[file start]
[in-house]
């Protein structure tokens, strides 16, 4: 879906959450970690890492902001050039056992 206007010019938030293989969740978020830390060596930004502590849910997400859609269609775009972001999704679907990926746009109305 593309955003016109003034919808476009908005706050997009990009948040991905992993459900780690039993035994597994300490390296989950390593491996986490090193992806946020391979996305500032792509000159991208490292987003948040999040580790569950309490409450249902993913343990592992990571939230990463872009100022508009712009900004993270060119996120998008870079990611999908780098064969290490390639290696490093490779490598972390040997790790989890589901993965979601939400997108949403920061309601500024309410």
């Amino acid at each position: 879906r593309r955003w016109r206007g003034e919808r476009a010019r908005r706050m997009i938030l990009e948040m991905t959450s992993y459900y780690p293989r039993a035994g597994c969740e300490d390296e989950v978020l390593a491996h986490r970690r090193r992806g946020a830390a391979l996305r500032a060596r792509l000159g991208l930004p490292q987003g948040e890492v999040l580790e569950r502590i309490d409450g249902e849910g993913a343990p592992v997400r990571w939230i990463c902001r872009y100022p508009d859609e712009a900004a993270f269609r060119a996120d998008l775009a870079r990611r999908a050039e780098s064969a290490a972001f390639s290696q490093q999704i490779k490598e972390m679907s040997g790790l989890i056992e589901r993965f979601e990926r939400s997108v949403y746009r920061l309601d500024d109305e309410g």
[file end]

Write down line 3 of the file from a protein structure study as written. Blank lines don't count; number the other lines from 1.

């Amino acid at each position: 879906r593309r955003w016109r206007g003034e919808r476009a010019r908005r706050m997009i938030l990009e948040m991905t959450s992993y459900y780690p293989r039993a035994g597994c969740e300490d390296e989950v978020l390593a491996h986490r970690r090193r992806g946020a830390a391979l996305r500032a060596r792509l000159g991208l930004p490292q987003g948040e890492v999040l580790e569950r502590i309490d409450g249902e849910g993913a343990p592992v997400r990571w939230i990463c902001r872009y100022p508009d859609e712009a900004a993270f269609r060119a996120d998008l775009a870079r990611r999908a050039e780098s064969a290490a972001f390639s290696q490093q999704i490779k490598e972390m679907s040997g790790l989890i056992e589901r993965f979601e990926r939400s997108v949403y746009r920061l309601d500024d109305e309410g």